Nina played in the fields opposite the Polish War Memorial and would pick wildflowers and lay them at the base of the memorial. She wondered about the strange names engraved in the stone, thinking how sad it was for the families of men who would never return to their loved ones in Poland. Even after the war had ended, Poland was not free, and many of the pilots who survived the war never lived to 1989, when Poland regained its independence from the Soviets. Her father’s stories had a lasting effect on Nina. In the 1980s, during one of her many visits to the Polish War Memorial with her husband and children, Nina made a decision to find out what happened to the Polish airman and write a book as a tribute to their service and sacrifice.
‘I wanted to write the book in a way that the non-expert in aviation could read and understand it. I wanted to write it so that those who knew little of the Polish Air Force would realise the huge contribution and sacrifice made by the Polish airmen and their ground crew serving alongside our RAF. I knew the only way to write an authentic book was to interview some of those who had flown in combat, those who had served as ground crew and trace the families of some of the airmen who lost their lives during the war.‘
Over the next 40 years, Nina carried out meticulous research in the National Archives, Sikorski Institute, and RAF Hendon. Also, with the support of the Polish Air Force; the Ministry of Defence, who forwarded letters to the airmen’s last known address; the Vice Consul of the British Embassy in Poland; and supporters who put adverts in Polish papers, Nina began to trace the veterans of No. 303 Kościuszko Squadron.
‘It was very humbling to interview pilots and ground crew as they spoke about their war experiences sharing often painful memories of their lost friends. It was a great honour to be in their company.’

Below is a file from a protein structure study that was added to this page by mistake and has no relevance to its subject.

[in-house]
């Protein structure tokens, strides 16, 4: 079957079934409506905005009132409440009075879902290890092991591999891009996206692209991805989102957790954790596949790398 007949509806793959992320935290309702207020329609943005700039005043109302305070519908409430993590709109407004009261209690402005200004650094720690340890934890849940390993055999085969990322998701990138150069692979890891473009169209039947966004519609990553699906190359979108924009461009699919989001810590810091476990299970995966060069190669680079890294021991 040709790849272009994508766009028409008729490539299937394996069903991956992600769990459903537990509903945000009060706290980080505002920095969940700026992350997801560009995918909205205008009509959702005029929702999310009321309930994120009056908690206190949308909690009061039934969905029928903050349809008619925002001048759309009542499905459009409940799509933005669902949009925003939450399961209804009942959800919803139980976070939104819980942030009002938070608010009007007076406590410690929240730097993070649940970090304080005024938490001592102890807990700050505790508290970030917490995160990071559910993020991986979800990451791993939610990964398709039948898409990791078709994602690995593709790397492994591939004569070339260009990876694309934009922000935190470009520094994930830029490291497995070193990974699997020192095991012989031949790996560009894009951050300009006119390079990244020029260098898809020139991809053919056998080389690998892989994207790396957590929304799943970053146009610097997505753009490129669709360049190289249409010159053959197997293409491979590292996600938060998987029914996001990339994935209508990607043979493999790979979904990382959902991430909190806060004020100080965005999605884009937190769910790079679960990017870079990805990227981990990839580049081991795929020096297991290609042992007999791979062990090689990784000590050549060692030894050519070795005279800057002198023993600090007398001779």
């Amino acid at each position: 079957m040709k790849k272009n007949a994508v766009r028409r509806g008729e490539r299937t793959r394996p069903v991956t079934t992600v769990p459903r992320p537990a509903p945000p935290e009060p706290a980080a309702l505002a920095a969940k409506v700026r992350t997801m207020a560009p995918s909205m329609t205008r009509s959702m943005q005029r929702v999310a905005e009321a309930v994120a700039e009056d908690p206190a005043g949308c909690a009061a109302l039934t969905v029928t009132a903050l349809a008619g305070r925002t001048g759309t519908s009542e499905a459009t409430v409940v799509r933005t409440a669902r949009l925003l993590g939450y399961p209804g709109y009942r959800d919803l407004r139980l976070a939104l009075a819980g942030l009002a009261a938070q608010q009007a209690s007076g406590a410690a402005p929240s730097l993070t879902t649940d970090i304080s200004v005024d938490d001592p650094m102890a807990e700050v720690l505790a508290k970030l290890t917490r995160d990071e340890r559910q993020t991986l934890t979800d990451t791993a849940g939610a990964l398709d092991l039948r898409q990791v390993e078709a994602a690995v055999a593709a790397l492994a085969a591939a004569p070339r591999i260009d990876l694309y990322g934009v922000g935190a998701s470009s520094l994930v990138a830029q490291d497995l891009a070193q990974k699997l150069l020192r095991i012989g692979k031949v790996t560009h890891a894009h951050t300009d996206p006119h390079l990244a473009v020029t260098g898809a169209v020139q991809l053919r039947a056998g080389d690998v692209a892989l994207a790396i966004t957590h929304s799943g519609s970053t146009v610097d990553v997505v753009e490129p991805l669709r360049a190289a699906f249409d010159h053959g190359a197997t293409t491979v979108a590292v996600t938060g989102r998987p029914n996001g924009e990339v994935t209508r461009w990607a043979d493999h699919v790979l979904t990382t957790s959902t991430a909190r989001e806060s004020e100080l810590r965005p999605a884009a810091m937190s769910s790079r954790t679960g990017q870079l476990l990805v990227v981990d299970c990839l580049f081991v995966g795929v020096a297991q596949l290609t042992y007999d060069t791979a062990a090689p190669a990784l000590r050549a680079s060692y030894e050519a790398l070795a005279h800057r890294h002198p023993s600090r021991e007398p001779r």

When the news of search spread, she began to receive letters from the relatives of the airman, desperate for information – no matter how small – of their loved ones. Some families had not heard from their loved ones since 1939. Nina put her book aside and spent many years tracing the airmen. She found the pilot’s graves and records of their medals to send to the relatives.
In 2014, the Polish Air Force Memorial Committee honoured Nina with a Commendation Certificate in recognition of her work to tend the graves of Polish airmen on behalf of the families in Poland and erect small Polish memorial tablets. The Polish Air Force Memorial Committee issue certificates to non-Polish people who have made a significant personal contribution to preserving the memory of Polish airman and their achievements int he west.
‘I treasure my commendation that I received in September 2014 at RAF Northolt, for it states the following words: –“Prawdziwa Przyjaciolka Lotnikow Polskich”, which translated means, “A true friend of Polish Airmen”. I could wish for no finer compliment.’
In June 2016 Nina unveiled a memorial to pilot Sgt Stefan Wójtowicz 303 Polish Kościuszko Squadron along with his great niece Beata Poldolska, then read a moving letter she had received from Sgt Stefan Wójtowicz’s sister Matylda, who lives in Poland.
You can read more about the event and read the letter here and scroll down to June 2016: https://www.polishairforcememorialcommittee.org/news-cavd
The paperback edition is currently available on Amazon by clicking on the following links or searching on the Amazon store for your region. You can access the ebook using the same links: